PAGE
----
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Underweight or Malnourished

Lots of people believe dietitians mostly see people for weight loss. This is fundamentally not the case. In fact, our clients come for a wide variety of reasons. A fair number actually see us for weight gain. Did you know, statistically, nearly 400,000 Australian adults are underweight? There are many reasons people become underweight or malnourished. These can include some disease processes such as cancer, lung or heart disease, some surgeries such as gastrectomy, the ageing process, eating disorders or orthorexia which is an obsession with eating in a “healthy” way. Put simply, being underweight is a massive health risk and has been linked to increased infections, falls, long hospital admissions, social isolation and poor mental health.

Underweight or Malnourished, Is There A Difference?

You can be malnourished without being underweight. In other words, you can still be within a healthy weight range or may be overweight, but you’re not eating enough to meet your body’s nutritional needs. This could be because your food intake might be lower than it should be or because your body needs more nutrition. One example might be if someone is unwell or has aggressive treatment for something like cancer.

Another scenario could be if you’ve lost a dramatic amount of weight in a short period of time, however, are still “technically” classified as in the healthy weight range. As an aside, this is just one of many reasons why the BMI (Body Mass Index) is not necessarily the best measure of health.

But Isn’t Thinner Better?

The simple answer is NO. While our society certainly glamorises the “thin ideal”, being too small is very dangerous. Being too small increases your risk of falls and fractures, infections, osteoporosis (weak bones), as well as complications following surgeries. Being too small affects fertility in women and increases your likelihood of anaemia. Anaemia is caused by low iron levels and can lead to increased fatigue.

In younger adolescents and young adults being underweight or malnourished can directly impact your mental health, and increase the risk of anxiety and depression, self-criticism and social isolation. In older adults, it’s been shown to increase Alzheimer’s disease, dementia and the need for aged care.

Many people, including some doctors, don’t realise that our healthy weight range increases after the age of 65 (by 5kg on average). We have a lot of clients who don’t understand this and continue to strive for lower body weight, without realising this can be dangerous to their health. Especially (though not exclusively) as they continue to age.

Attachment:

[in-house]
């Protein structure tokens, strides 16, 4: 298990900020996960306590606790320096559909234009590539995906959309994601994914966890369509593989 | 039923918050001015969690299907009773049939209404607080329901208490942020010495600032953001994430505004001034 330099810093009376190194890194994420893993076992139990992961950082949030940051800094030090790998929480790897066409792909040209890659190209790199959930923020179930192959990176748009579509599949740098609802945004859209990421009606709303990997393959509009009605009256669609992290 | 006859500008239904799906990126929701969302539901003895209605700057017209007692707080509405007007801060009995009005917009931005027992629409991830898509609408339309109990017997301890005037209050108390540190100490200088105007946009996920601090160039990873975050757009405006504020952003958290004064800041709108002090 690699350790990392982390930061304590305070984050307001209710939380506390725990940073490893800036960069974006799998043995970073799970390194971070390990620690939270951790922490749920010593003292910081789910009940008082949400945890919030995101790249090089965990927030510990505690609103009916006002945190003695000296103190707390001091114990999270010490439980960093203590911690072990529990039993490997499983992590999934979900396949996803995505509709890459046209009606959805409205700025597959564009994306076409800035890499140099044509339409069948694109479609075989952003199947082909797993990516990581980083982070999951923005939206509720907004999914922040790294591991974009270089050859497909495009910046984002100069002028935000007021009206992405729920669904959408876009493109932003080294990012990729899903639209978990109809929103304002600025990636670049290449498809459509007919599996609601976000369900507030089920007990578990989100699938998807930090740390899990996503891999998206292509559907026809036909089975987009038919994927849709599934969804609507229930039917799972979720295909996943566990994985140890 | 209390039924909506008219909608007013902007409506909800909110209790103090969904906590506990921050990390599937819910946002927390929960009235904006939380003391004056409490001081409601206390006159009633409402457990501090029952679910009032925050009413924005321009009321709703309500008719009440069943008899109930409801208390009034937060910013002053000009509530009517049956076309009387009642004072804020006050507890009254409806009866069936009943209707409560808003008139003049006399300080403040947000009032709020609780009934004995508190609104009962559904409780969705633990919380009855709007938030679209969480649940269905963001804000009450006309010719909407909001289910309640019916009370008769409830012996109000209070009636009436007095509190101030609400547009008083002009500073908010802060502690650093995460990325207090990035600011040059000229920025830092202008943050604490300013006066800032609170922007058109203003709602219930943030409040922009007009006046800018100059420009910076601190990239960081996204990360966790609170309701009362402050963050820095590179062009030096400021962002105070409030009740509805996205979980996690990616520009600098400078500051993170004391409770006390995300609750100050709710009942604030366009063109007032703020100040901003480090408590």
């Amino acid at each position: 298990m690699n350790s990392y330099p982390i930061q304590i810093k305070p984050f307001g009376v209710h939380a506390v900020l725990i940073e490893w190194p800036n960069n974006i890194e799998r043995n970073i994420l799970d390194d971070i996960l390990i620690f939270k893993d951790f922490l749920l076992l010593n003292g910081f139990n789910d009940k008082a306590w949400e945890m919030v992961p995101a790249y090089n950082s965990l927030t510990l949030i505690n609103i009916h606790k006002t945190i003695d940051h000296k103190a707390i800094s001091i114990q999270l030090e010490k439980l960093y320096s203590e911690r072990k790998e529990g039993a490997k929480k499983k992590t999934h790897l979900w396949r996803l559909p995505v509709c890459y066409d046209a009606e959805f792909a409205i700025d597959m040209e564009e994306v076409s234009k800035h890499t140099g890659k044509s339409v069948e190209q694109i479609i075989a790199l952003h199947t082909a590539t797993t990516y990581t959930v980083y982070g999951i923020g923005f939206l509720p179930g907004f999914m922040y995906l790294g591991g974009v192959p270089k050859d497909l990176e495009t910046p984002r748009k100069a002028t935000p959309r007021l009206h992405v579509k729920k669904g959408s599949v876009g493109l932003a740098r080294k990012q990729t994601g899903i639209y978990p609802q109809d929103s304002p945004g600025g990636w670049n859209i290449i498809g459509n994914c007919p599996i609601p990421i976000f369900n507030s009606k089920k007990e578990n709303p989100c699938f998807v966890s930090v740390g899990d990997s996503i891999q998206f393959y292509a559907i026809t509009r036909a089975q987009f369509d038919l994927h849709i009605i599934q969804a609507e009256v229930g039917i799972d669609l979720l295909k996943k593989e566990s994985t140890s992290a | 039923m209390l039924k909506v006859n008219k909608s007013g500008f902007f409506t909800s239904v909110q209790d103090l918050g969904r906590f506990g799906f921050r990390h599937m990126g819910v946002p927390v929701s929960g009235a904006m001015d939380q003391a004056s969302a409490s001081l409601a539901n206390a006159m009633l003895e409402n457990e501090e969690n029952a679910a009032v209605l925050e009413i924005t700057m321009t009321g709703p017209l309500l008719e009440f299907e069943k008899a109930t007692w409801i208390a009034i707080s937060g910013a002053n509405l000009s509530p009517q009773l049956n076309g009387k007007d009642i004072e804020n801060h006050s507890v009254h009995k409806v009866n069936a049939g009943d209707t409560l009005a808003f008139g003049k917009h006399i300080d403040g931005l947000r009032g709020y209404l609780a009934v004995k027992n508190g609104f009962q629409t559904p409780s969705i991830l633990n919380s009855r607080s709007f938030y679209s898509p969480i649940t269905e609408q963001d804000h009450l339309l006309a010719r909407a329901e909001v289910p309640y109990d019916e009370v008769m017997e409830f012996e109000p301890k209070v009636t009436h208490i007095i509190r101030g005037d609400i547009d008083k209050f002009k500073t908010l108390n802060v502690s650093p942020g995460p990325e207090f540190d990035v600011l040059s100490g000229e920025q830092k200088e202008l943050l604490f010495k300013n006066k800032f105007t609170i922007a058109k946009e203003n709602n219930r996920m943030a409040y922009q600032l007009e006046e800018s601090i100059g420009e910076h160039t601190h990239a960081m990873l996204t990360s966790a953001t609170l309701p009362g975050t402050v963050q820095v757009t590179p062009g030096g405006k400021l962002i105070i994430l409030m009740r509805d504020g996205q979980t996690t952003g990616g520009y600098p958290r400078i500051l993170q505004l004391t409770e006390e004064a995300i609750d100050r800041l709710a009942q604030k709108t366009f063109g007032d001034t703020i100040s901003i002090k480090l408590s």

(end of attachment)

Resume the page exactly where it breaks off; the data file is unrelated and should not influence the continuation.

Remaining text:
So, If I’m Underweight Or Malnourished Shouldn’t I Just Binge On Fast Food?

This is generally not our strategy at all. It’s quite common that when someone is underweight (for whatever reason) they develop anorexia. The word anorexia means lack of appetite. So exactly what the body needs (to eat more), is not being supported by your body (feelings of hunger).

The term anorexia is not to be confused with anorexia nervosa, an eating disorder. This is a complex psychological disorder manifesting as self-starvation to maintain abnormally low body weight.

Yes, people who are underweight or malnourished need to eat more calories, particularly more protein to replenish the lost stores. The quickest way to do this is to simply eat more. However, it’s not actually that simple for most underweight or malnourished clients. “Eating more” is exactly what they find most difficult.

The easiest way to increase caloric intake is to increase fats throughout the diet. The fat nutrient (different from protein or carbohydrate) is the most concentrated form of energy at 9cal/g of fat (more than carbohydrate and protein at 4cal/g). It’s easily added to food and meals in different ways… Adding more oil when cooking, more margarine to toast or dressing/mayonnaise to vegetables or a salad.

What About My Cholesterol Or Sugars?

Firstly, being underweight and/or malnourished is far more dangerous to your life than your immediate cholesterol or sugar levels. Secondly, you can manage your cholesterol and sugar levels with medications but you can not increase your weight with pills. Thirdly, increasing your weight to get you into a safer range will itself not impact either your cholesterol or your sugar levels.

Pay close attention to these next two sentences:

  1. Eating sugar does not cause diabetes, full stop! Being overweight or obese is linked with diabetes.
  2. Eating sugar in a balanced diet does not cause diabetes.

Repeat those last two sentences if you need to! Being underweight and/or malnourished is DANGEROUS.

It’s important to understand that people see Dietitians for many different reasons. For more information about the kind of diet that’s right for you, get in contact with us.